© 2018 Mermillod, Grynberg, Pio-Lopez, Rychlowska, Beffara, Harquel, Vermeulen, Niedenthal, Dutheil and Droit-Volet. Recent research suggests that conceptual or emotional factors could influence the perceptual processing of stimuli. In this article, we aimed to evaluate the effect of social information (positive, negative, or no information related to the character of the target) on subjective (perceived and felt valence and arousal), physiological (facial mimicry) as well as on neural (P100 and N170) responses to dynamic emotional facial expressions (EFE) that varied fromneutral to one of the six basic emotions. Across three studies, the results showedreducedratings of valence andarousal of EFEassociatedwith incongruent social information (Study 1), increased electromyographical responses (Study 2), and significant modulation of P100 and N170 components (Study 3) when EFE were associated with social (positive and negative) information (vs. no information). These studies revealed that positive or negative social information reduces subjective responses to incongruent EFE and produces a similar neural and physiological boost of the early perceptual processing of EFE irrespective of their congruency. In conclusion, the article suggests that the presence of positive or negative social context modulates early physiological and neural activity preceding subsequent behavior.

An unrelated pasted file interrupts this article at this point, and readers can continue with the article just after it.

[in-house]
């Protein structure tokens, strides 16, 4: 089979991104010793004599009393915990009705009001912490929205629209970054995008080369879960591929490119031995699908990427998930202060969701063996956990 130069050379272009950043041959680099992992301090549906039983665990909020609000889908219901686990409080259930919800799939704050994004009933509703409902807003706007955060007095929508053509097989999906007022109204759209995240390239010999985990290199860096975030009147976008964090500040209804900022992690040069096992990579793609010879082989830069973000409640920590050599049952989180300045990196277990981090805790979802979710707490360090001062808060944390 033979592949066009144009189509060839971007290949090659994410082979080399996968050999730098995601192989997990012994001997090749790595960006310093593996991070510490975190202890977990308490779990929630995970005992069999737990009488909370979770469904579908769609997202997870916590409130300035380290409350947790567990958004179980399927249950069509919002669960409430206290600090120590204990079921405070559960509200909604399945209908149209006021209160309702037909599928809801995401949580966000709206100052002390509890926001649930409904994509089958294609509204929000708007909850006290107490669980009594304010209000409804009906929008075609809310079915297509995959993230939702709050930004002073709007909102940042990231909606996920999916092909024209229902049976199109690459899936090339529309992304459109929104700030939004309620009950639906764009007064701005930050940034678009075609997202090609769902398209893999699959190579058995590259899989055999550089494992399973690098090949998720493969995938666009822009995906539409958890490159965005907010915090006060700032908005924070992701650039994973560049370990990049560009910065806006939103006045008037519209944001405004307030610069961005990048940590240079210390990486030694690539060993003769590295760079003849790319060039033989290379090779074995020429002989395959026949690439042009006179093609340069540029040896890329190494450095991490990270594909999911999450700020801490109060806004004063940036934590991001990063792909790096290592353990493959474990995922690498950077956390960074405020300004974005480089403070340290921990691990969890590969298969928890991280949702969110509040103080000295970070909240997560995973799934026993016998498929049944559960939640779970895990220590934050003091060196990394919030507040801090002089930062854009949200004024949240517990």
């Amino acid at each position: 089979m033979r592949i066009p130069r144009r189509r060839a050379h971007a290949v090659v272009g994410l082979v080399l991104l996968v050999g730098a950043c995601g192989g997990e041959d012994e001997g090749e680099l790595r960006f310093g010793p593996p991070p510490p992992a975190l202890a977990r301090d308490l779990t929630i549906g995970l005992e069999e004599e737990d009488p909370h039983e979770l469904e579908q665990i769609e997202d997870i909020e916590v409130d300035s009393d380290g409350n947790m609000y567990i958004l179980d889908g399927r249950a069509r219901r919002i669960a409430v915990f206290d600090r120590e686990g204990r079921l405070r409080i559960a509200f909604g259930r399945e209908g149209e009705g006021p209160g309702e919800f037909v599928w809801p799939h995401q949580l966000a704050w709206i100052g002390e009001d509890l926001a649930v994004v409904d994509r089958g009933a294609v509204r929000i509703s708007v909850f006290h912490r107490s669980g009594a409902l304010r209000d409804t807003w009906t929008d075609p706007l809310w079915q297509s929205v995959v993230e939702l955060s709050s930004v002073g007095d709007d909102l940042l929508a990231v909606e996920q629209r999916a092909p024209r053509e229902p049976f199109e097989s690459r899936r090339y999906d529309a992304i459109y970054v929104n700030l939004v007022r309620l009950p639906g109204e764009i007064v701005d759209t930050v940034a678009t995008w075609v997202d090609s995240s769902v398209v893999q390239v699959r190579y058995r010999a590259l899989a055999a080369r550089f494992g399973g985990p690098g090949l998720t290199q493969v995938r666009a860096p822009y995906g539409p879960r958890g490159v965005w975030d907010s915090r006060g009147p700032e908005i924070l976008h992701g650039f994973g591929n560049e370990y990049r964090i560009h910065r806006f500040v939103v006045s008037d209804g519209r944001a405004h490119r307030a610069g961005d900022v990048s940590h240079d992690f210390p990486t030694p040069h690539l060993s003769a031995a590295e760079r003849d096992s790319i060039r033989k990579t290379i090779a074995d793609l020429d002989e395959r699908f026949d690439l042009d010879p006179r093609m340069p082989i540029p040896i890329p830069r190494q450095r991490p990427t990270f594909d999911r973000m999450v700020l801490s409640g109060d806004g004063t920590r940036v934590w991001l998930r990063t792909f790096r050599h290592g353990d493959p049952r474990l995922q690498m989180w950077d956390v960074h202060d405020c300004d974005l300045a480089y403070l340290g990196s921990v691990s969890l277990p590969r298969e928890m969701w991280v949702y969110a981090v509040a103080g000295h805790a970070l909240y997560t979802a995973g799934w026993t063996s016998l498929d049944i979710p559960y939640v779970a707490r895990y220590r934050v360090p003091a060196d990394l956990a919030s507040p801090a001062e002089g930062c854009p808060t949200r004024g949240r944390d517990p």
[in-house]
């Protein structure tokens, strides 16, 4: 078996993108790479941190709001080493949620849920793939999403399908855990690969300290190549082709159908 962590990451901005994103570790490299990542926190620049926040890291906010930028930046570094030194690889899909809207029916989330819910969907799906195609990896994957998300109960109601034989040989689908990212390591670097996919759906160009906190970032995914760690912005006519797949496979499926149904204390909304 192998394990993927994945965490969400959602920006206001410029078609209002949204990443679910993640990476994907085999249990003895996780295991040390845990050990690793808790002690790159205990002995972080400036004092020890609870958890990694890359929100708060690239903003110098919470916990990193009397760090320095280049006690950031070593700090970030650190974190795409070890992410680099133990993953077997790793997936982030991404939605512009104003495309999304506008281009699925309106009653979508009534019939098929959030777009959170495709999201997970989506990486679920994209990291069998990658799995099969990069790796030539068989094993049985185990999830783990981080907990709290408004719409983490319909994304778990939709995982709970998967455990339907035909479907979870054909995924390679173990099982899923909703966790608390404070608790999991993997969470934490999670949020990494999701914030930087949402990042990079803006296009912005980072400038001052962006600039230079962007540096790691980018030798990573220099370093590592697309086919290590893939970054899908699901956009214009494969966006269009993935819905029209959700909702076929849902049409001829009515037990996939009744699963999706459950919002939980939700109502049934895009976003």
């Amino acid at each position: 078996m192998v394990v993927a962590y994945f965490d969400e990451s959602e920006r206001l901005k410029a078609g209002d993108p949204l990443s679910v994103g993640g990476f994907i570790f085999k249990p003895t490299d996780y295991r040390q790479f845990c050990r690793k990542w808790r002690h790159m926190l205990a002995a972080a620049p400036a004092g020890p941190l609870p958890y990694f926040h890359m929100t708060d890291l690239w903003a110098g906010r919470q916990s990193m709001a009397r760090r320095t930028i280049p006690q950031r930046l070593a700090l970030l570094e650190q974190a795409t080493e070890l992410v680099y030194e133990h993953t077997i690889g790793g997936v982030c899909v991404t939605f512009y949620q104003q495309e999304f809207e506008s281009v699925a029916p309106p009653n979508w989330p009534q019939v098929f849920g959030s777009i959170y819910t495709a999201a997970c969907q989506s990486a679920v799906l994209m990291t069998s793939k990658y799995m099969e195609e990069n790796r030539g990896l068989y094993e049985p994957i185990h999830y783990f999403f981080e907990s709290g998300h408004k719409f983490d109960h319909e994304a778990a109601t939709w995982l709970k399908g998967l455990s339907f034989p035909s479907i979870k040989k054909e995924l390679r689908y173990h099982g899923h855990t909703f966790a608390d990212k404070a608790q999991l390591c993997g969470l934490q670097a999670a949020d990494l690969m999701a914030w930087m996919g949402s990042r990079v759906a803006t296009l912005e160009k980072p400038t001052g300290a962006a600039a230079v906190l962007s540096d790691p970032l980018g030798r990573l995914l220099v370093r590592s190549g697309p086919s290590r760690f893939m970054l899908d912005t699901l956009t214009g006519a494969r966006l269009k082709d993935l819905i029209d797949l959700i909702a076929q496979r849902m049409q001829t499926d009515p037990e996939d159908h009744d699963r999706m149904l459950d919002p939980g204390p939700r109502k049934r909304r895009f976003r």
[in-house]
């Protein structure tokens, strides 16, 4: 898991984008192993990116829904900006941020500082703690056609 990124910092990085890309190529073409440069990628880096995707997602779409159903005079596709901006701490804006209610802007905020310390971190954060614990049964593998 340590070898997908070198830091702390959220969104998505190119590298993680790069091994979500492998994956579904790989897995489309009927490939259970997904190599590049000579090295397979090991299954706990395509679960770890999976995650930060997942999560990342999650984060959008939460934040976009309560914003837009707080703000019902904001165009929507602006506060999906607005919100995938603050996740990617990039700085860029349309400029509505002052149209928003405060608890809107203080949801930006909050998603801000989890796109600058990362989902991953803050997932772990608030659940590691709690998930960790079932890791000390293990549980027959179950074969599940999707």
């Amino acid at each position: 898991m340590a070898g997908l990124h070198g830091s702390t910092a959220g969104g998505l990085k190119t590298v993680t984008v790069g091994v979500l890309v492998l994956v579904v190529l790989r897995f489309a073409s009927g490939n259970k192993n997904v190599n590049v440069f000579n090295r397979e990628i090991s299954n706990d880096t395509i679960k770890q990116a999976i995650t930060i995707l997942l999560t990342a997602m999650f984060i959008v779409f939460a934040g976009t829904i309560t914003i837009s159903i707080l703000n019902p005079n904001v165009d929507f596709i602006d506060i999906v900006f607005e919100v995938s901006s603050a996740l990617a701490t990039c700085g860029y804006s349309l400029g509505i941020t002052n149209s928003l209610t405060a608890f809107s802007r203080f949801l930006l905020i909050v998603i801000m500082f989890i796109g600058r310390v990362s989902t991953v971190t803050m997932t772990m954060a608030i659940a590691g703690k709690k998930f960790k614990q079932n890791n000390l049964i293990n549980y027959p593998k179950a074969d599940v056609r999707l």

Mermillod, M., Grynberg, D., Pio-Lopez, L., Rychlowska, M., Beffara, B., Harquel, S., … Droit-Volet, S. (2018). Evidence of Rapid Modulation by Social Information of Subjective, Physiological, and Neural Responses to Emotional Expressions. Frontiers in Behavioral Neuroscience, 11. https://doi.org/10.3389/fnbeh.2017.00231